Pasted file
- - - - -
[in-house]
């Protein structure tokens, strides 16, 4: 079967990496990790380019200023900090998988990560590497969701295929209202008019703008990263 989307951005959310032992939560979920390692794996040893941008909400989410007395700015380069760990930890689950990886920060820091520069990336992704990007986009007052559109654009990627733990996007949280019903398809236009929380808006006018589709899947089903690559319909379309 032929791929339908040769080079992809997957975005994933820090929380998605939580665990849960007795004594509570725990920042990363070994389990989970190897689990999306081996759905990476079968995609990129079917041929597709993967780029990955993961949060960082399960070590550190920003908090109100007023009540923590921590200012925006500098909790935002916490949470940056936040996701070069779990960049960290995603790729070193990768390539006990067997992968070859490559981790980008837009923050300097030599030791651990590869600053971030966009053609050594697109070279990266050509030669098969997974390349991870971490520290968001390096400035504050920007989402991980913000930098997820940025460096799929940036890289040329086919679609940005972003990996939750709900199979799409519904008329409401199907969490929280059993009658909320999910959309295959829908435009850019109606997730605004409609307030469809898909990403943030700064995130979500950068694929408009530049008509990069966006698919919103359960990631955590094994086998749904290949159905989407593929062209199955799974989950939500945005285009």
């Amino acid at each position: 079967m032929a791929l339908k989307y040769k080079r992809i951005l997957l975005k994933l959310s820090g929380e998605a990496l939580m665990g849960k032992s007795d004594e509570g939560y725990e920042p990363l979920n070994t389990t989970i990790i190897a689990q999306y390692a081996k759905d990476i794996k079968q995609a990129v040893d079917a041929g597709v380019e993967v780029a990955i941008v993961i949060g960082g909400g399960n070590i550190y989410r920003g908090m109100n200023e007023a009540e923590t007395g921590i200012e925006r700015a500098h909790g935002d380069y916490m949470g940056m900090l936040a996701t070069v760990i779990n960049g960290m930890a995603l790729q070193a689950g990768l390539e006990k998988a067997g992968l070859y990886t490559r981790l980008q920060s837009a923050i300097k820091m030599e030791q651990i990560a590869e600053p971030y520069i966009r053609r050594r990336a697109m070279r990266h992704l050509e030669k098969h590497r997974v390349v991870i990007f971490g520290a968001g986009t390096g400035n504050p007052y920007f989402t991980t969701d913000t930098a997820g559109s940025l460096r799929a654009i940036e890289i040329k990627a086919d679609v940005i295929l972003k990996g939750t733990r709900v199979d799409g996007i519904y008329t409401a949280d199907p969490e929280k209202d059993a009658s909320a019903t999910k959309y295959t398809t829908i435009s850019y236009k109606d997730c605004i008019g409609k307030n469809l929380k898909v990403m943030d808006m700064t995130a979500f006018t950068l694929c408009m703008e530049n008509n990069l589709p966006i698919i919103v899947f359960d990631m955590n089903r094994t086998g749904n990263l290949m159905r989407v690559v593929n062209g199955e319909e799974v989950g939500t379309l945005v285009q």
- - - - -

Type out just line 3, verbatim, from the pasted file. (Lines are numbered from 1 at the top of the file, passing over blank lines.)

């Amino acid at each position: 079967m032929a791929l339908k989307y040769k080079r992809i951005l997957l975005k994933l959310s820090g929380e998605a990496l939580m665990g849960k032992s007795d004594e509570g939560y725990e920042p990363l979920n070994t389990t989970i990790i190897a689990q999306y390692a081996k759905d990476i794996k079968q995609a990129v040893d079917a041929g597709v380019e993967v780029a990955i941008v993961i949060g960082g909400g399960n070590i550190y989410r920003g908090m109100n200023e007023a009540e923590t007395g921590i200012e925006r700015a500098h909790g935002d380069y916490m949470g940056m900090l936040a996701t070069v760990i779990n960049g960290m930890a995603l790729q070193a689950g990768l390539e006990k998988a067997g992968l070859y990886t490559r981790l980008q920060s837009a923050i300097k820091m030599e030791q651990i990560a590869e600053p971030y520069i966009r053609r050594r990336a697109m070279r990266h992704l050509e030669k098969h590497r997974v390349v991870i990007f971490g520290a968001g986009t390096g400035n504050p007052y920007f989402t991980t969701d913000t930098a997820g559109s940025l460096r799929a654009i940036e890289i040329k990627a086919d679609v940005i295929l972003k990996g939750t733990r709900v199979d799409g996007i519904y008329t409401a949280d199907p969490e929280k209202d059993a009658s909320a019903t999910k959309y295959t398809t829908i435009s850019y236009k109606d997730c605004i008019g409609k307030n469809l929380k898909v990403m943030d808006m700064t995130a979500f006018t950068l694929c408009m703008e530049n008509n990069l589709p966006i698919i919103v899947f359960d990631m955590n089903r094994t086998g749904n990263l290949m159905r989407v690559v593929n062209g199955e319909e799974v989950g939500t379309l945005v285009q």